3. Keep that network.
Like the Obama campaign, which converted its Obama for America campaign apparatus into “Organizing for Action,” a second-term organization that focused on implementing the president’s policies, the Ghani campaign wants to apply its Election Day(s) network to the business of governing. “We have a way for [Ghani] to know what’s happening and how [voters] feel” down to the tiniest village, Mohib said. “Once you build a network, you don’t let a network go.”
iStock/Thinkstock(NEW YORK) -- Two people have died and at least 20 were hospitalized, all because of a social media prank urging Nigerians to drink excessive amounts of salt water to avoid catching the Ebola virus.
The hoax started with a text message sent by a Nigerian student at the beginning of August, according to Edwin Ikhuoria, a development consultant for U2 frontman Bono’s ONE campaign who lives in Nigeria.
"Once the word was out, it spread like wildfire," Ikhuoria told ABC News.
Within hours of the first text being sent, Ikhuoria said that everyone he knows had received the message multiple times on social media -- including the Minister of Health.
The Nigerian newspaper Vanguard News reported two dead and 20 more hospitalized due to excessive consumption of salt water. The deceased were believed to have had high blood pressure, a condition that is especially sensitive to high salt intake.
"Please ensure that you and your family and all your neighbours bath with hot water and salt before daybreak today because of Ebola virus which is spreading through the air," the text said in part, according to Ikhuoria.
The message also urged people to drink as much salt water as possible as protection against catching the deadly virus, which has killed nearly half of the more than 6,000 infected throughout West Africa.
Symplur, a company that tracks health information trends on Twitter, said that Nigerians first began sending tweets using the words "Ebola," "salt water" and "drinking" starting on Aug. 4 with social network activity ramping up to a peak of about 450 tweets on the day of Aug. 8.
"People seem to [have been] woken up by friends and relatives in the early morning in order to drink and bathe with salt because the local town doc said you needed to do this before sunrise," said Thomas Lee, co-founder of Symplur, noting that much of the activity took place overnight.
And then, just as quickly as the rumors proliferated, they were quashed.
Ikhuria said as soon as the government got wind of the hoax, it immediately began its own campaign using both traditional and social media to reiterate the fact that there is no vaccine or cure for the virus.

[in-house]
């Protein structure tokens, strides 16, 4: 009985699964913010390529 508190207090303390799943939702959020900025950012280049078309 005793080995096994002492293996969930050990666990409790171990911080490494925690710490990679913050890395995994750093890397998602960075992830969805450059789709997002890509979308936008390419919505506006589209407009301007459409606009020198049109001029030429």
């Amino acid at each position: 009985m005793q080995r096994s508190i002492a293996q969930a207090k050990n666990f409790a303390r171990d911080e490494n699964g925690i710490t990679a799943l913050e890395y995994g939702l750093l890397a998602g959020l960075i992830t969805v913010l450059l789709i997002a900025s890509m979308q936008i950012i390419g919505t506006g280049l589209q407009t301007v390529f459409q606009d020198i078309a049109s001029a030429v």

"Other people also amplified the message from the ministry and it was all over," he said.
By Aug. 10, there were almost no tweets mentioning the bogus treatment, Symplur data revealed.
"The power of social media to rapidly spread information, both accurate and inaccurate, is enormous, and nowhere is that more impactful than on topics related to our health," said Lee.
According to Informa Telecoms, nearly 70 percent of the Nigerian population owns a cell phone, a typical onramp to popular social media platforms such as texting, Twitter and Facebook. The ability to mobilize information quickly through social channels has contributed to an effective campaign against the Ebola virus in that country, Lee speculated.
Nigeria had only 17 confirmed cases of Ebola and there are currently no new cases, the Nigerian Health Ministry reports. Nearby Sierra Leone, where under 2 percent of the population uses the Internet, has seen nearly 2,000 Ebola cases, according to the World Health Organization.
Toheeb Ojulari, a Nigerian blogger who also received the salt water tweets, said that when the prankster realized what she had done, she immediately took to social media again to apologize.
"All efforts to tell people that I was the one who started the joke failed," reads the message Ojulari and thousands of other Nigerians reposted. "Even my mum [called] me this morning, I did not know what to tell her."
iStock/Thinkstock(BANGKOK) -- Pad Thai dishes don’t always taste the same. But they could from today onward.
Thailand is unveiling two new robots that can evaluate whether Thai food around the world is made according to government-standardized recipes, according to a spokeswoman from the Thai National Innovation Agency (NIA), which was tasked by the Ministry of Science and Technology to promote Thai food.
"It is found that the flavors of Thai food in many standalone restaurants and in hotels abroad are deviated from the authentic ones," the NIA said in a written statement.
To resolve the issue, the agency developed equipment to measure and analyze flavors of Thai food.
Dr. Krit Chongsrid, who developed the robots, told ABC News the biggest challenge was syncing the taste analysis to the smell analysis.
"There is a 5 to 10 percent error probability," Chongsrid said.
The first robot is called e-Delicious, according to a report provided by the NIA to ABC News.
The machine, equivalent to a human food critic, is composed of an electronic nose made with 16 gas sensors and an electronic tongue made to detect sweet, sour, salty, bitter and umami (meat or savory) flavors.
The second robot is called ESenS, according to the same report. It’s a smart application on Android, and is the size of a printer that uses micro-sensors to compare samples to an existing database of recipes.
It took Chongsrid's team about a year to develop the two robots. He told ABC News the team hoped to develop at least 100 or more.
So far, samples can be compared to 11 recipes approved by the Thai government and its “Thai Delicious Committee.”
The recipes include Tom Yum Kung, Pad Thai, Mussaman Curry and Golek Chicken Sauce, according to the NIA. The agency is currently working on standardizing 10 more recipes.